“While the focus must remain on January 20th and the beginning of the Biden-Harris Administration, the 25th Amendment is the only way to remove Trump from office immediately which is why I’m calling on Vice President Pence and the cabinet to invoke the 25th Amendment today,” Perlmutter said in a statement. “This will ensure the peaceful transition of power to the new administration and turn the corner on this chaotic, unlawful and dangerous presidency.”
“I believe the president is unfit for office and the administration should invoke the 25th Amendment,” Bennet said in a statement.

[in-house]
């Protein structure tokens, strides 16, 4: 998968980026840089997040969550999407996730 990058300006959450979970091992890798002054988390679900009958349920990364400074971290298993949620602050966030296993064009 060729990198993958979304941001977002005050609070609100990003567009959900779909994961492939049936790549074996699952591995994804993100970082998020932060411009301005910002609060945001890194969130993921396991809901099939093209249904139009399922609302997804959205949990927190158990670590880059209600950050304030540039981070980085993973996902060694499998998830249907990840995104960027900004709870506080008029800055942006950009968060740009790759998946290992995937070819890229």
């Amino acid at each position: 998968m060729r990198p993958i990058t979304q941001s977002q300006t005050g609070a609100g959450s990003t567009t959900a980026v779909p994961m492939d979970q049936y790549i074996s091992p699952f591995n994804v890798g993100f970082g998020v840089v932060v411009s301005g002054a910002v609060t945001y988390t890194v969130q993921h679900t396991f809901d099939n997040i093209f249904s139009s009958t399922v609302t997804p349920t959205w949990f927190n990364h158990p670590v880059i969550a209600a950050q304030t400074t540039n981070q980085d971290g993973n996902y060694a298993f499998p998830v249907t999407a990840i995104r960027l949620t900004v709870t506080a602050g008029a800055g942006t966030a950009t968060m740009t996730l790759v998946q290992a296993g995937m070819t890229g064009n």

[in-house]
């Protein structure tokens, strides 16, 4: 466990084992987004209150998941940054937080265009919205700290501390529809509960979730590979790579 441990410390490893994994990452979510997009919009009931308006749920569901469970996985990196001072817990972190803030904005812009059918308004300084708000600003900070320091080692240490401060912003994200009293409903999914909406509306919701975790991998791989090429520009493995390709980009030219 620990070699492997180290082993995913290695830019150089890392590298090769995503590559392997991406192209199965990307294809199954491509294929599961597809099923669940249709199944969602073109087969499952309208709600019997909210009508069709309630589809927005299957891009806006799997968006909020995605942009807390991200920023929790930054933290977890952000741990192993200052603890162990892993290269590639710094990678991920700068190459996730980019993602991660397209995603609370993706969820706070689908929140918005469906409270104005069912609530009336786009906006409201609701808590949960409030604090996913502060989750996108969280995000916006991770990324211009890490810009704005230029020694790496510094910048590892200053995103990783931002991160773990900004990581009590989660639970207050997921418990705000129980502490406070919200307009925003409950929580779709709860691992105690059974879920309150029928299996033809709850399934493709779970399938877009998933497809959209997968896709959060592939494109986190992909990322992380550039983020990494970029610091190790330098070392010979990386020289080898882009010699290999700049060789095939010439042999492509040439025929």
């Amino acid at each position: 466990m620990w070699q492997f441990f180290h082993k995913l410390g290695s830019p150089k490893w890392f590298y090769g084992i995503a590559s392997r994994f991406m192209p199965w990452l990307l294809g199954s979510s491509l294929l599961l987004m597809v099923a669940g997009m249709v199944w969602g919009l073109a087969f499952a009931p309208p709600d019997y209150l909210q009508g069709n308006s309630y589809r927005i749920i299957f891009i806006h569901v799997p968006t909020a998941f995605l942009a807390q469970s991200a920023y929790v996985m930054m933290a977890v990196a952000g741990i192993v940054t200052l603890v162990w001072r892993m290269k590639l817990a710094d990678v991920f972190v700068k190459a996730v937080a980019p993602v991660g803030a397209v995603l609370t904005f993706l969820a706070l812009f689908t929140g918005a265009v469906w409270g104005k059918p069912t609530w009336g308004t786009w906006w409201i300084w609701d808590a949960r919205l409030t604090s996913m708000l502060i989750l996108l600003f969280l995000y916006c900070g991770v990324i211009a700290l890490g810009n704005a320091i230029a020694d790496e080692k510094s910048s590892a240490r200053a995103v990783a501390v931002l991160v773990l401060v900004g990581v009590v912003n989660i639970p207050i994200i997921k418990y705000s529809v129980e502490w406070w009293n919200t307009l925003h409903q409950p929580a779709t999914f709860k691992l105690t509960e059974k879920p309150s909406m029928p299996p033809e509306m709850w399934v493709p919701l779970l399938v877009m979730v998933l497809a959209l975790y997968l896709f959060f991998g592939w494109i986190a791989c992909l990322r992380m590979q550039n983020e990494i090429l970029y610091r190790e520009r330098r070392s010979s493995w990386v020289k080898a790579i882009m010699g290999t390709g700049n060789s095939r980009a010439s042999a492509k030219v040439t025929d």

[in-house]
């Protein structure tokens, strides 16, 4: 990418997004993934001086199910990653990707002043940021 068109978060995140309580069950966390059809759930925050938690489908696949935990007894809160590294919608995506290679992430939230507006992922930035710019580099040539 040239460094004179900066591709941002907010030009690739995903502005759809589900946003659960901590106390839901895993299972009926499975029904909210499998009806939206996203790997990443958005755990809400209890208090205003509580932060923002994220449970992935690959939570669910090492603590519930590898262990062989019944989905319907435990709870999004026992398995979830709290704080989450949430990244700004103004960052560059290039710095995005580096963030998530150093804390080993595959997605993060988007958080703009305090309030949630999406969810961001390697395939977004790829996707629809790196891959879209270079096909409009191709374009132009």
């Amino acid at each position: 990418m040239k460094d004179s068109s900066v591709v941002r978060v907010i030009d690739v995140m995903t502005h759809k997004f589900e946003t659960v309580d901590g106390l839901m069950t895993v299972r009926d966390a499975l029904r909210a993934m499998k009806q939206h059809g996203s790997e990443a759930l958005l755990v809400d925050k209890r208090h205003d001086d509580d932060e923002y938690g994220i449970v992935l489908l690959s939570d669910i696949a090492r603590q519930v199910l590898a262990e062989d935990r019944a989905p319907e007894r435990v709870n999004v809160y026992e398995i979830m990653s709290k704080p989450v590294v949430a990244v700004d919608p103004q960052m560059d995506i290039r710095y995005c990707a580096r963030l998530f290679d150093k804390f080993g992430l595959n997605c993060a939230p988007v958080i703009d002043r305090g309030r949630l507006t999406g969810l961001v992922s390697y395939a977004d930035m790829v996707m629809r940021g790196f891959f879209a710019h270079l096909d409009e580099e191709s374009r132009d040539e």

Perlmutter added in an interview that Wednesday’s attempted insurrection, as several of the Democrats described it, had “brought a lot of anger out” of him, saying the president “fomented it in many ways and he whipped people into a frenzy.”
But Perlmutter also said he felt it would be “very difficult” to go through the entire impeachment process with what will at the end of Thursday be 12 days left before Biden and Vice President-elect Kamala Harris are inaugurated on Jan. 20.
But he added that if Pence and the Cabinet do not invoke the 25th Amendment that he believes there will be a desire for impeachment among some “to stop these chaotic move that we are seeing from the president” and to potentially keep him from ever holding public office again should he be impeached by the House and convicted in the Senate – something senators failed to do last year after Trump was impeached.